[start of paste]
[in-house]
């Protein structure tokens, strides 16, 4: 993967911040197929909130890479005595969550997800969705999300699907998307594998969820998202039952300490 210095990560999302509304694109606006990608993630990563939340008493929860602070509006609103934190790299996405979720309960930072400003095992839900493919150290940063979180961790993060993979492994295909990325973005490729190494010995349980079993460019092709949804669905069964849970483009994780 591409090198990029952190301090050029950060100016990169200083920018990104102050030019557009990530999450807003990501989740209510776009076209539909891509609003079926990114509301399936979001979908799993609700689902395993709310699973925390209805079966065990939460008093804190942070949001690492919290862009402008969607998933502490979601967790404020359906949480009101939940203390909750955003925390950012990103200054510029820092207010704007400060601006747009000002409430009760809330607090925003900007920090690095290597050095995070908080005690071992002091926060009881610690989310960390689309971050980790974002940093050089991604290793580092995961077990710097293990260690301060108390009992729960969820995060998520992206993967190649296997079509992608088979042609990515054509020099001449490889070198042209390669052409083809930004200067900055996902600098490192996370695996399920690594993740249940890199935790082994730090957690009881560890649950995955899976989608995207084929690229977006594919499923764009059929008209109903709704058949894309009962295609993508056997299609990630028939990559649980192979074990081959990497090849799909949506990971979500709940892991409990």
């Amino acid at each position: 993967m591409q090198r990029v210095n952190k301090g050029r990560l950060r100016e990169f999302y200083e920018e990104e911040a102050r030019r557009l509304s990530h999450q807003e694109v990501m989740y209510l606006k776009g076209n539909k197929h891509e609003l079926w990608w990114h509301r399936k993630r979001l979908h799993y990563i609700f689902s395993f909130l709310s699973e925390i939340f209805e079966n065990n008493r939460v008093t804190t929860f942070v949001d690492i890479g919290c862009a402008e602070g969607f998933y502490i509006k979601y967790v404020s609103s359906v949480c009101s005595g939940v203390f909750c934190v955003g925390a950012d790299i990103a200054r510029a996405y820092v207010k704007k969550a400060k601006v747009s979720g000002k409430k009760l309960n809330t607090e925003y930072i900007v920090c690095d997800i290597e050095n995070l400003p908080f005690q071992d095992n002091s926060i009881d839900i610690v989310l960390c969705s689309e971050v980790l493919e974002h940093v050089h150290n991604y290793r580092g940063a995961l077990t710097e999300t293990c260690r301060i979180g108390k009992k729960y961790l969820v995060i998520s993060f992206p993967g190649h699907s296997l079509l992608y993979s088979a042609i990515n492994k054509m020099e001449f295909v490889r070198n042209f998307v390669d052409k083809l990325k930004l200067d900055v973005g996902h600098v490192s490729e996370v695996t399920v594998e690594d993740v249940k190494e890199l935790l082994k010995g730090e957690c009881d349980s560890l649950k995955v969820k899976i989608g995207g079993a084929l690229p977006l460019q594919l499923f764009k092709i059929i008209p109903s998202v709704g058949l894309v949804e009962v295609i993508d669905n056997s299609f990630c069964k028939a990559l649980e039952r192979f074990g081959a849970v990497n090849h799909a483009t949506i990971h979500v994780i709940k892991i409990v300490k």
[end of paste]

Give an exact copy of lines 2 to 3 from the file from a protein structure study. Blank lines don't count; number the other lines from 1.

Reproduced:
């Protein structure tokens, strides 16, 4: 993967911040197929909130890479005595969550997800969705999300699907998307594998969820998202039952300490 210095990560999302509304694109606006990608993630990563939340008493929860602070509006609103934190790299996405979720309960930072400003095992839900493919150290940063979180961790993060993979492994295909990325973005490729190494010995349980079993460019092709949804669905069964849970483009994780 591409090198990029952190301090050029950060100016990169200083920018990104102050030019557009990530999450807003990501989740209510776009076209539909891509609003079926990114509301399936979001979908799993609700689902395993709310699973925390209805079966065990939460008093804190942070949001690492919290862009402008969607998933502490979601967790404020359906949480009101939940203390909750955003925390950012990103200054510029820092207010704007400060601006747009000002409430009760809330607090925003900007920090690095290597050095995070908080005690071992002091926060009881610690989310960390689309971050980790974002940093050089991604290793580092995961077990710097293990260690301060108390009992729960969820995060998520992206993967190649296997079509992608088979042609990515054509020099001449490889070198042209390669052409083809930004200067900055996902600098490192996370695996399920690594993740249940890199935790082994730090957690009881560890649950995955899976989608995207084929690229977006594919499923764009059929008209109903709704058949894309009962295609993508056997299609990630028939990559649980192979074990081959990497090849799909949506990971979500709940892991409990």
């Amino acid at each position: 993967m591409q090198r990029v210095n952190k301090g050029r990560l950060r100016e990169f999302y200083e920018e990104e911040a102050r030019r557009l509304s990530h999450q807003e694109v990501m989740y209510l606006k776009g076209n539909k197929h891509e609003l079926w990608w990114h509301r399936k993630r979001l979908h799993y990563i609700f689902s395993f909130l709310s699973e925390i939340f209805e079966n065990n008493r939460v008093t804190t929860f942070v949001d690492i890479g919290c862009a402008e602070g969607f998933y502490i509006k979601y967790v404020s609103s359906v949480c009101s005595g939940v203390f909750c934190v955003g925390a950012d790299i990103a200054r510029a996405y820092v207010k704007k969550a400060k601006v747009s979720g000002k409430k009760l309960n809330t607090e925003y930072i900007v920090c690095d997800i290597e050095n995070l400003p908080f005690q071992d095992n002091s926060i009881d839900i610690v989310l960390c969705s689309e971050v980790l493919e974002h940093v050089h150290n991604y290793r580092g940063a995961l077990t710097e999300t293990c260690r301060i979180g108390k009992k729960y961790l969820v995060i998520s993060f992206p993967g190649h699907s296997l079509l992608y993979s088979a042609i990515n492994k054509m020099e001449f295909v490889r070198n042209f998307v390669d052409k083809l990325k930004l200067d900055v973005g996902h600098v490192s490729e996370v695996t399920v594998e690594d993740v249940k190494e890199l935790l082994k010995g730090e957690c009881d349980s560890l649950k995955v969820k899976i989608g995207g079993a084929l690229p977006l460019q594919l499923f764009k092709i059929i008209p109903s998202v709704g058949l894309v949804e009962v295609i993508d669905n056997s299609f990630c069964k028939a990559l649980e039952r192979f074990g081959a849970v990497n090849h799909a483009t949506i990971h979500v994780i709940k892991i409990v300490k």